ALEC RENEHAN: [00:13:22] Well, speaking of stepping on the gas, could pay has mass is it's doing incredibly well in the US. The growth numbers that you recently reported were pretty incredible. The AFA asked of the question, will zip be dual-listed or will it list in the US if US business gets bigger? Since then, after pay are exploring a US listing. We love to break some news here. So is that something that's on your radar? [00:13:48][26.8]

LARRY DIAMOND: [00:13:49] I'm afraid I killed your partner. No, I mean, you know, for us, no news on that front. You know, we're still very focused on building a massive business over in the US. I think that's that that's really. And look for us as well. We are looking at as our business becomes more global, how do we get we've built up a fantastic retail base here. You know, we've got over, I think, over 150000 investors here in Australia, which is awesome. And that's why we like doing shows like this, because, you know, we actually want to talk more and more to the retail side on the east side. We obviously talk to them one on one, but we're trying to get more US and European investors onto the register to help us on the next phase of the journey. So there are a lot of conversations happening over there. And this week, my body clock, I've shifted a bit earlier, so I've been getting up in the fours and it's it's really shaking things up so I can pretend I'm in America. [00:14:42][53.7]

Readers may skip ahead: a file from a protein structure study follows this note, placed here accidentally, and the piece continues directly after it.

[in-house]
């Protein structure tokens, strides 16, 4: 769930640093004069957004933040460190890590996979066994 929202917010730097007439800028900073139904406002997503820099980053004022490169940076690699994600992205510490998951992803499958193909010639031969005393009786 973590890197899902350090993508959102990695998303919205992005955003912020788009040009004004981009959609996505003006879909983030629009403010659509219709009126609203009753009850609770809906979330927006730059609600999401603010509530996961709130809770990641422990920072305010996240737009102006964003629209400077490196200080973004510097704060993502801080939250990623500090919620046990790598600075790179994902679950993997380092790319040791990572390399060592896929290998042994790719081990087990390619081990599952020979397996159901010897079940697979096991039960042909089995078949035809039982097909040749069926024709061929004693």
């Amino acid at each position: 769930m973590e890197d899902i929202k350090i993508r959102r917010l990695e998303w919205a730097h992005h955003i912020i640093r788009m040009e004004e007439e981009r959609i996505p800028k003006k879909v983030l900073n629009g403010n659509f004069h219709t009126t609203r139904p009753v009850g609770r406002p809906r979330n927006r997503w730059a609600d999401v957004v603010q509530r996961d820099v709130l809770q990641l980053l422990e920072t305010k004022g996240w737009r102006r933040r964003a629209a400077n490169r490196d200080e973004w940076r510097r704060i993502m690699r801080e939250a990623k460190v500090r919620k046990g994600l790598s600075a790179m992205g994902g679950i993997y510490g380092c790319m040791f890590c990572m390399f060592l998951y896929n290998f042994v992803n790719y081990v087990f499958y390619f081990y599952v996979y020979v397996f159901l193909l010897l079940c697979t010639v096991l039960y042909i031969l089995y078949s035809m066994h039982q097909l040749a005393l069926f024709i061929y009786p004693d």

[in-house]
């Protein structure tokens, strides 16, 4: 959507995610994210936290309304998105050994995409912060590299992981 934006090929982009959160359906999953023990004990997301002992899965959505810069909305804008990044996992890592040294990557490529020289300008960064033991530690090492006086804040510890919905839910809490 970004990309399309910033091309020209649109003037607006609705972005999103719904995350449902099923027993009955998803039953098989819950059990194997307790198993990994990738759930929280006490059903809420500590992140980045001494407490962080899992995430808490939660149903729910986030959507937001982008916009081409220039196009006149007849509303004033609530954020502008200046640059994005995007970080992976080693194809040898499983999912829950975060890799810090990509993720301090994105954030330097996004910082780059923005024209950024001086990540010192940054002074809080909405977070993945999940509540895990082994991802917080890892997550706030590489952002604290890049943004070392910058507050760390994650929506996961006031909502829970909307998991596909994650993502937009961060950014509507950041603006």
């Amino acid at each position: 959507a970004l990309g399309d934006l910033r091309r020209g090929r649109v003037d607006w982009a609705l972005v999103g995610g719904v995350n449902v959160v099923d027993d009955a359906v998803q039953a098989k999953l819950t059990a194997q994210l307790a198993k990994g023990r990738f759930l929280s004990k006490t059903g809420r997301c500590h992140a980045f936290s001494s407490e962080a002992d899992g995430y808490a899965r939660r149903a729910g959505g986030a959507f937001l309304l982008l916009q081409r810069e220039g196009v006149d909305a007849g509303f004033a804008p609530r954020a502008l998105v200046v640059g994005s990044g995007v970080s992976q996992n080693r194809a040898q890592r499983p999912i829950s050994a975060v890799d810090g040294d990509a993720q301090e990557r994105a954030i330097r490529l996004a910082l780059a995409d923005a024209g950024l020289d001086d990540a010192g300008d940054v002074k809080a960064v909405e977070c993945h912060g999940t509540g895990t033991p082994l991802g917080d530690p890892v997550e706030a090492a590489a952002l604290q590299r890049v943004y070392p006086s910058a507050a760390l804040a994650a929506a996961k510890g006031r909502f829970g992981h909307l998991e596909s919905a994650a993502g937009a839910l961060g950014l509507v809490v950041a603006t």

BRYCE LESKE: [00:14:45] I see. How much of your time is spent on investor relations sort of stuff these days? [00:14:50][4.4]